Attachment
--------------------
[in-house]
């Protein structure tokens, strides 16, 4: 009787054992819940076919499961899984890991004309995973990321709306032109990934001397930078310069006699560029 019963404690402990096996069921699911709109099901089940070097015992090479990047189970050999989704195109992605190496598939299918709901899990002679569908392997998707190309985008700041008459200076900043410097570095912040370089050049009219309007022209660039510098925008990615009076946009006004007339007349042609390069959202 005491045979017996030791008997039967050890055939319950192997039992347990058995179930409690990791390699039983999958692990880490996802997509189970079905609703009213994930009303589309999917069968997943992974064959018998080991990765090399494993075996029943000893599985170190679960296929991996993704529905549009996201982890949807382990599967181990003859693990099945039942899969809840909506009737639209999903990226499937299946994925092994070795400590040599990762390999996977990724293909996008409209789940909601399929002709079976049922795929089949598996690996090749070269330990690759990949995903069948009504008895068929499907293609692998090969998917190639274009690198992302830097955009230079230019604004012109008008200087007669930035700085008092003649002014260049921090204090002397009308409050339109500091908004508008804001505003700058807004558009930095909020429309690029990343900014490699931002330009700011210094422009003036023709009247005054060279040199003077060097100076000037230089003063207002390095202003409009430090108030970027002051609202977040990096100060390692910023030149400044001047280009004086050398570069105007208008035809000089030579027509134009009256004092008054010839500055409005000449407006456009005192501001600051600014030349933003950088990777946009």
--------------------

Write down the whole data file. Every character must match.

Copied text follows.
[in-house]
């Protein structure tokens, strides 16, 4: 009787054992819940076919499961899984890991004309995973990321709306032109990934001397930078310069006699560029 019963404690402990096996069921699911709109099901089940070097015992090479990047189970050999989704195109992605190496598939299918709901899990002679569908392997998707190309985008700041008459200076900043410097570095912040370089050049009219309007022209660039510098925008990615009076946009006004007339007349042609390069959202 005491045979017996030791008997039967050890055939319950192997039992347990058995179930409690990791390699039983999958692990880490996802997509189970079905609703009213994930009303589309999917069968997943992974064959018998080991990765090399494993075996029943000893599985170190679960296929991996993704529905549009996201982890949807382990599967181990003859693990099945039942899969809840909506009737639209999903990226499937299946994925092994070795400590040599990762390999996977990724293909996008409209789940909601399929002709079976049922795929089949598996690996090749070269330990690759990949995903069948009504008895068929499907293609692998090969998917190639274009690198992302830097955009230079230019604004012109008008200087007669930035700085008092003649002014260049921090204090002397009308409050339109500091908004508008804001505003700058807004558009930095909020429309690029990343900014490699931002330009700011210094422009003036023709009247005054060279040199003077060097100076000037230089003063207002390095202003409009430090108030970027002051609202977040990096100060390692910023030149400044001047280009004086050398570069105007208008035809000089030579027509134009009256004092008054010839500055409005000449407006456009005192501001600051600014030349933003950088990777946009």